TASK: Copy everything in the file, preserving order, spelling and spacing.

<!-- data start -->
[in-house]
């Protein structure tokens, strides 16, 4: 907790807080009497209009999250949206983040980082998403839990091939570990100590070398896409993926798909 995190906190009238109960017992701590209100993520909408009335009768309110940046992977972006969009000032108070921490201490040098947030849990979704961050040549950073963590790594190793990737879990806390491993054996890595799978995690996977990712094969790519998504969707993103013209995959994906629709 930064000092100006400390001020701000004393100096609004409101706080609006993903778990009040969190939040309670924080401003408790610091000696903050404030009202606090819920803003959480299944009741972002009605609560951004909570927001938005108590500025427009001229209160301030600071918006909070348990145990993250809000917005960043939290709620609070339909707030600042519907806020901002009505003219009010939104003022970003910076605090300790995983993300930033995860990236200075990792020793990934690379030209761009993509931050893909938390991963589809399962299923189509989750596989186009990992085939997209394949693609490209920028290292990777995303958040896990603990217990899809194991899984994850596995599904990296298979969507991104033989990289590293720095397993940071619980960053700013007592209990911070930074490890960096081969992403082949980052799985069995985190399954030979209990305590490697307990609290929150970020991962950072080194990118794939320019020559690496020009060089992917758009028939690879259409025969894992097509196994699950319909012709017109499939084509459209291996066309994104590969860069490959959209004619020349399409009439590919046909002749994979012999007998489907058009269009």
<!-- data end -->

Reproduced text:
[in-house]
């Protein structure tokens, strides 16, 4: 907790807080009497209009999250949206983040980082998403839990091939570990100590070398896409993926798909 995190906190009238109960017992701590209100993520909408009335009768309110940046992977972006969009000032108070921490201490040098947030849990979704961050040549950073963590790594190793990737879990806390491993054996890595799978995690996977990712094969790519998504969707993103013209995959994906629709 930064000092100006400390001020701000004393100096609004409101706080609006993903778990009040969190939040309670924080401003408790610091000696903050404030009202606090819920803003959480299944009741972002009605609560951004909570927001938005108590500025427009001229209160301030600071918006909070348990145990993250809000917005960043939290709620609070339909707030600042519907806020901002009505003219009010939104003022970003910076605090300790995983993300930033995860990236200075990792020793990934690379030209761009993509931050893909938390991963589809399962299923189509989750596989186009990992085939997209394949693609490209920028290292990777995303958040896990603990217990899809194991899984994850596995599904990296298979969507991104033989990289590293720095397993940071619980960053700013007592209990911070930074490890960096081969992403082949980052799985069995985190399954030979209990305590490697307990609290929150970020991962950072080194990118794939320019020559690496020009060089992917758009028939690879259409025969894992097509196994699950319909012709017109499939084509459209291996066309994104590969860069490959959209004619020349399409009439590919046909002749994979012999007998489907058009269009």